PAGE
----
The top prosecutor in Mexico’s border state of Tamaulipas said Tuesday that infighting between rival factions of the Gulf drug cartel was the motive behind weekend shooting that killed 19 people, 15 of whom appeared to be innocent bystanders.
State prosecutor Irving Barrios told local station Radio Formula that apparently two gangs that operate just outside the border city of Reynosa launched the attack Saturday to weaken the rival Metros faction.
The Metros have long dominated Reynosa, across from McAllen, Texas. The area is a lucrative corridor for trafficking contraband and migrants across the U.S. border.
All three factions — the Metros, the Scorpions and the Cyclones — were part of the Gulf Cartel, but struggles for leadership and territory broke out after the arrest of drug lord Osiel Cárdenas Guillén in 2003, and the Gulf Cartel’s split with their former henchmen, the Zetas, around 2010.
The Scorpions were once a specialized security force for cartel leaders; now they and the Cyclones operate their own smuggling, trafficking and extortion territory east of Reynosa, in Rio Bravo and Matamoros.
Barrios said trucks carrying gunmen from the Scorpions and Cyclones drove into Reynosa and opened fire “to destabilize Reynosa and gain territory there.”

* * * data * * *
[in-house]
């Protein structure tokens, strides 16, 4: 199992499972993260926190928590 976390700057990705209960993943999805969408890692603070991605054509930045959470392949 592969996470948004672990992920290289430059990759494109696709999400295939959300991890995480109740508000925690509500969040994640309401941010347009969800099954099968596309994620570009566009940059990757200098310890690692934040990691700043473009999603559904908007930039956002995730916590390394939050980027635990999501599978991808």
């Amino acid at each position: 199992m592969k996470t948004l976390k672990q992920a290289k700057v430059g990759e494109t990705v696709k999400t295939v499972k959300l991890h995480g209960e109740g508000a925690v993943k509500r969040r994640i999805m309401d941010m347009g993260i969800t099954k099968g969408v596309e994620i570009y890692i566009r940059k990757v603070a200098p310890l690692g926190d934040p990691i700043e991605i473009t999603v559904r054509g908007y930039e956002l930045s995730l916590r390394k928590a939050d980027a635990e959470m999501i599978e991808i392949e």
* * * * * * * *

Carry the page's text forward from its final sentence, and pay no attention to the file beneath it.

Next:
He said their aim was “to create terror in a portion of the public so they could come in and take control.”
There is evidence that the groups of hitmen riding in a half-dozen pickup trucks sought to sow panic and also robbed people.
“They came firing left and right, everywhere,” Barrios said. “They robbed stores, they broke into an auto repair shop and stole cell phones and several vehicles, all with the goal of spreading terror.”
Four of the gunmen were killed in shootouts with police and National Guard members, and a fifth was wounded and is in custody.
On Monday, federal prosecutors said they were taking over the case, and President Andrés Manuel López Obrador pledged “a thorough investigation.”
But the killings Saturday in Reynosa, and the latest nationwide homicide figures, suggest that López Obrador’s “hugs not bullets” crime strategy is doing little to decrease deaths.
There were 2,963 homicides in May, the latest month for which figures are available, higher than May 2020 and well above the numbers that prevailed when López Obrador took office in December 2018.
The government says homicides declined 2.9% in the first five months of 2021 compared to 2020, but that may be because January and February of this year were marked by Mexico’s worst coronavirus wave, when public activities were curtailed.
López Obrador has sought to avoid confrontations with drug cartels, at one point releasing a top trafficker to avoid bloodshed. He prefers to focus on addressing underlying social problems like youth unemployment.
Earlier this month, López Obrador praised the drug cartels for not disrupting the June 6 midterm voting, even though three dozen candidates were killed during the campaigns.
“People who belong to organized crime behaved very well, in general, there were few acts of violence by these groups,” the president said. “I think the white-collar criminals acted worse.”